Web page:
The financial burden health benefits place on corporations and government hasn't gone away, either -- earning Obama the wrath of the chattering class. A Newsweek economics columnist called Obama's failure to address health care costs, at a time when the political forces for action were finally aligned, an unforgivable act of political cowardice. It's hard to know whether voters share that assessment, but the perception that Obama whiffed at tackling the nation's major issues certainly isn't helping his approval ratings. The phrase "Carterbama" comes up a lot in conversation.
Of course, the second-guessers could be wrong. Imagine for a second that the future had turned out differently -- that, after passing the stimulus, Obama turned to health care reform and made it the centerpiece of his domestic agenda. Maybe the fight would have turned into a fourteen-month-long political boondoggle, helping to turn independents against Washington and allowing conservatives to rally. Maybe the final bill would have included major compromises, leaving the liberal base dispirited. And maybe, after it was all done, Democrats would be likely to lose the House and in danger of surrendering the Senate--with losses even more severe than the ones they face now.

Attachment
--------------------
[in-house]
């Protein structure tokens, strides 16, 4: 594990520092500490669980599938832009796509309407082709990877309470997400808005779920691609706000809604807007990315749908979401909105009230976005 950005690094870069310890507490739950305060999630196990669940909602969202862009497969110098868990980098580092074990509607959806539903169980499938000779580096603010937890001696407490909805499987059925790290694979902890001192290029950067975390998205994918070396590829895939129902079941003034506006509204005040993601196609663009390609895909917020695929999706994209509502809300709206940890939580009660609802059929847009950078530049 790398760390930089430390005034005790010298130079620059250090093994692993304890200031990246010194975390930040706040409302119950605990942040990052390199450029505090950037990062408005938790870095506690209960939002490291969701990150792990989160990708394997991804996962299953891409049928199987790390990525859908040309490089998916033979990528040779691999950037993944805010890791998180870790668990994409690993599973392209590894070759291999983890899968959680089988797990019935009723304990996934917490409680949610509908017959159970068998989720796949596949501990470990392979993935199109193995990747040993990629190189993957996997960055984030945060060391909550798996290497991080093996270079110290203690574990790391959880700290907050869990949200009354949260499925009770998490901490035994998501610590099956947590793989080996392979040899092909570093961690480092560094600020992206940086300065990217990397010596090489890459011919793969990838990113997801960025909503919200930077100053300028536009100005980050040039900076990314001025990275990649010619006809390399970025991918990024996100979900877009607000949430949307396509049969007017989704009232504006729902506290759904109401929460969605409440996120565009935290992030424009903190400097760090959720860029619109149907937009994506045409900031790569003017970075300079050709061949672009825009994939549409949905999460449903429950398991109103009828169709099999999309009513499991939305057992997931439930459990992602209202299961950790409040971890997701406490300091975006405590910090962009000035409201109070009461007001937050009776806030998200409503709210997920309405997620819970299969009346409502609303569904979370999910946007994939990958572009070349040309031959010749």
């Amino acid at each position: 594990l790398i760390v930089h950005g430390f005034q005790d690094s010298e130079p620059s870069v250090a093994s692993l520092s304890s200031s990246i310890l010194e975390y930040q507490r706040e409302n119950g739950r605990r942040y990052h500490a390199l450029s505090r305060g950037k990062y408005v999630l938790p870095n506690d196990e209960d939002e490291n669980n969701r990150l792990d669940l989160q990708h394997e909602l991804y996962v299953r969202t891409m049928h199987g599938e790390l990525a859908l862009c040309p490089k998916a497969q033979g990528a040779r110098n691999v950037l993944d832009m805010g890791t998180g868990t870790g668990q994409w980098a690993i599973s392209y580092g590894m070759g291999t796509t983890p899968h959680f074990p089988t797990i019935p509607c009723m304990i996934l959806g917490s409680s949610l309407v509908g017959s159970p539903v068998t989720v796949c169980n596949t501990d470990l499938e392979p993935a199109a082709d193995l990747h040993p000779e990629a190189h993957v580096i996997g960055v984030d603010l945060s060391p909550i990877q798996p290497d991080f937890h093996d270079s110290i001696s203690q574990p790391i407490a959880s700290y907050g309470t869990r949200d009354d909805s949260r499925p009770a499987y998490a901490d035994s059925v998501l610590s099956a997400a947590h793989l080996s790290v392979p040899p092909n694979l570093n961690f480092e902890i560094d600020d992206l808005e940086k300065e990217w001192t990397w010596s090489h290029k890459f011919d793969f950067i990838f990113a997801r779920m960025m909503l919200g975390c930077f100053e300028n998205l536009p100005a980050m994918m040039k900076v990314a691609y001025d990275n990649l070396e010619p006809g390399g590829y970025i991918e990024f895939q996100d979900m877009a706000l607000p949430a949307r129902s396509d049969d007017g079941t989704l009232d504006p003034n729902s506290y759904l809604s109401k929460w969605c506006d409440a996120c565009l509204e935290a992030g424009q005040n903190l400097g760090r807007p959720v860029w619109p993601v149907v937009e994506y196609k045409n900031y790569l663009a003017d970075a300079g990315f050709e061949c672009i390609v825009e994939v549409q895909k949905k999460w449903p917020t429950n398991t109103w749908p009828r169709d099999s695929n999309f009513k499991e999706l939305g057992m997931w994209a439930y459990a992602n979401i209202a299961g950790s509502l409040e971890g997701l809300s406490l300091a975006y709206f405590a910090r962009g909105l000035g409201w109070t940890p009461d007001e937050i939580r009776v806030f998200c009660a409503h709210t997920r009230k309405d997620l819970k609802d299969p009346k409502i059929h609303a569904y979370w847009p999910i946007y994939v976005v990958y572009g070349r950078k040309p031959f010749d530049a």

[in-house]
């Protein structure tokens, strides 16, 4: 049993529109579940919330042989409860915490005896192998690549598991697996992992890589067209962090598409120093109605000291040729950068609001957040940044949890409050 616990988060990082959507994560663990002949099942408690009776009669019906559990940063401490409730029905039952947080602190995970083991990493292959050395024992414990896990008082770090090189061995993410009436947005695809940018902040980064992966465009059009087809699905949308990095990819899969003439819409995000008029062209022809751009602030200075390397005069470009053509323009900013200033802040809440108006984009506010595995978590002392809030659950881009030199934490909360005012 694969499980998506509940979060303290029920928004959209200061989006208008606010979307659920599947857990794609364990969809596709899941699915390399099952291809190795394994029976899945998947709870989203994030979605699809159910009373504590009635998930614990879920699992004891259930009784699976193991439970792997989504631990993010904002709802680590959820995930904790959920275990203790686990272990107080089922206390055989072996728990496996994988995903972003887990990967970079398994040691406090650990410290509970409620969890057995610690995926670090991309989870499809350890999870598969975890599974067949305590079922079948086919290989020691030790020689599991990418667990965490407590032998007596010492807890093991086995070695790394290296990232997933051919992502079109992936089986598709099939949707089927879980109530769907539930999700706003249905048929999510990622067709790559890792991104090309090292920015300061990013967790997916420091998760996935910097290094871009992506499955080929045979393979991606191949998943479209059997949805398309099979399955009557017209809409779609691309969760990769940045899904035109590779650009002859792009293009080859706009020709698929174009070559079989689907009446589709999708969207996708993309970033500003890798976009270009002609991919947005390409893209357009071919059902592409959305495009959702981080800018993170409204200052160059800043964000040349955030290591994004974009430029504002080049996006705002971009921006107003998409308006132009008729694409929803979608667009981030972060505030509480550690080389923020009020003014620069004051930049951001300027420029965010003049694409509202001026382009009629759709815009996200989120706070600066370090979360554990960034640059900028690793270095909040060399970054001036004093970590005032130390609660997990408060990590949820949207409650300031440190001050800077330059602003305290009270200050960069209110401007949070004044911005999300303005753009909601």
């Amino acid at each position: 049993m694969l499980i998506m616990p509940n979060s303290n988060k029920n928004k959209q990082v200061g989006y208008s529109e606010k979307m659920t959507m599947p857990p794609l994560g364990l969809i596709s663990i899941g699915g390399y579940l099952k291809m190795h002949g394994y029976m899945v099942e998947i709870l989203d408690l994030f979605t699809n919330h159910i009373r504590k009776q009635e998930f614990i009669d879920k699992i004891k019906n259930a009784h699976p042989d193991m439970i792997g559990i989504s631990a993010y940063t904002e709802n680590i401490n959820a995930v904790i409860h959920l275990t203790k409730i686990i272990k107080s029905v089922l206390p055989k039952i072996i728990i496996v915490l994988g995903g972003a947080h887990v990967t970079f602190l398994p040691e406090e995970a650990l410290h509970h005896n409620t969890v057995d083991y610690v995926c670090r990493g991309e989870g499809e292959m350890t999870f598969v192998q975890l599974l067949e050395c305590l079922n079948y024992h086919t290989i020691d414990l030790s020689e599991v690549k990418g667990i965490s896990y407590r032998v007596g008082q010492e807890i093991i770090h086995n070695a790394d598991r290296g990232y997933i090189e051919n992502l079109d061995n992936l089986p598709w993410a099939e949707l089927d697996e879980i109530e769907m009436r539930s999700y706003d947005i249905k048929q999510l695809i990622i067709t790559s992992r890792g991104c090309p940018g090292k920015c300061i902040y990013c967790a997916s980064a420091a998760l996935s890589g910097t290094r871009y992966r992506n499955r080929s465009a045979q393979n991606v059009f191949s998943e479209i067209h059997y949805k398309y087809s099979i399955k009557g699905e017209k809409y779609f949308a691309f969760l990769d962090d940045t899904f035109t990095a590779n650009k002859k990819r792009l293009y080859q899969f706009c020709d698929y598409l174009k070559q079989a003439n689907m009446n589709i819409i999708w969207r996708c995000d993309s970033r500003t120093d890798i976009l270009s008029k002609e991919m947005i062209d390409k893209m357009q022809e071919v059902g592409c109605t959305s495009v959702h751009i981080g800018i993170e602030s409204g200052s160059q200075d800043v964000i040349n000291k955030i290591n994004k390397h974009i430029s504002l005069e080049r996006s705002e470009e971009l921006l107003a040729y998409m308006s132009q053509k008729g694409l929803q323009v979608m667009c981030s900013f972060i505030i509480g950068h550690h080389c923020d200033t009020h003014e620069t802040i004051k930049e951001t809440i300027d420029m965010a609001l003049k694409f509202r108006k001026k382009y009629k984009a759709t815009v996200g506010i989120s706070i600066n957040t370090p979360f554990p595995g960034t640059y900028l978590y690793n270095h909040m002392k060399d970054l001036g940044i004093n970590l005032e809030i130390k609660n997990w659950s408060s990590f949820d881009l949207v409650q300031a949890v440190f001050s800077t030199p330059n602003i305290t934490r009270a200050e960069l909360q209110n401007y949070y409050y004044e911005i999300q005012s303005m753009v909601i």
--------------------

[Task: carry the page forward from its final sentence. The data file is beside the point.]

It's possible -- just as it's possible that the outcome of this election actually has very little to do with health care. It could have been determined back in February, 2009, when Obama and his allies settled on a too-small stimulus -- whether out of political necessity or economic misjudgment -- while standing behind necessary but unpopular rescues of the banking and auto industries. The truth about these counterfactuals is that you can never really know what might have been if history had unfolded differently.
One thing is certain, however. Had Obama succeeded in passing health care reform, he would have brought financial security and access to basic care to millions of Americans, while beginning the hard and necessary work of reengineering the health system to make it more efficient. Yeah, the voters might still be really angry. The Democrats might still be on the verge of a historic defeat. But the country would be a lot better off.
Update: Apparently I'm not the first visit to this parallel universe. Ezra was here a few months ago.
This column is a collaboration between TNR and Kaiser Health News. KHN is an editorially independent news service and is a program of the Kaiser Family Foundation, a nonpartisan health care policy research organization, which is not affiliated with Kaiser Permanente.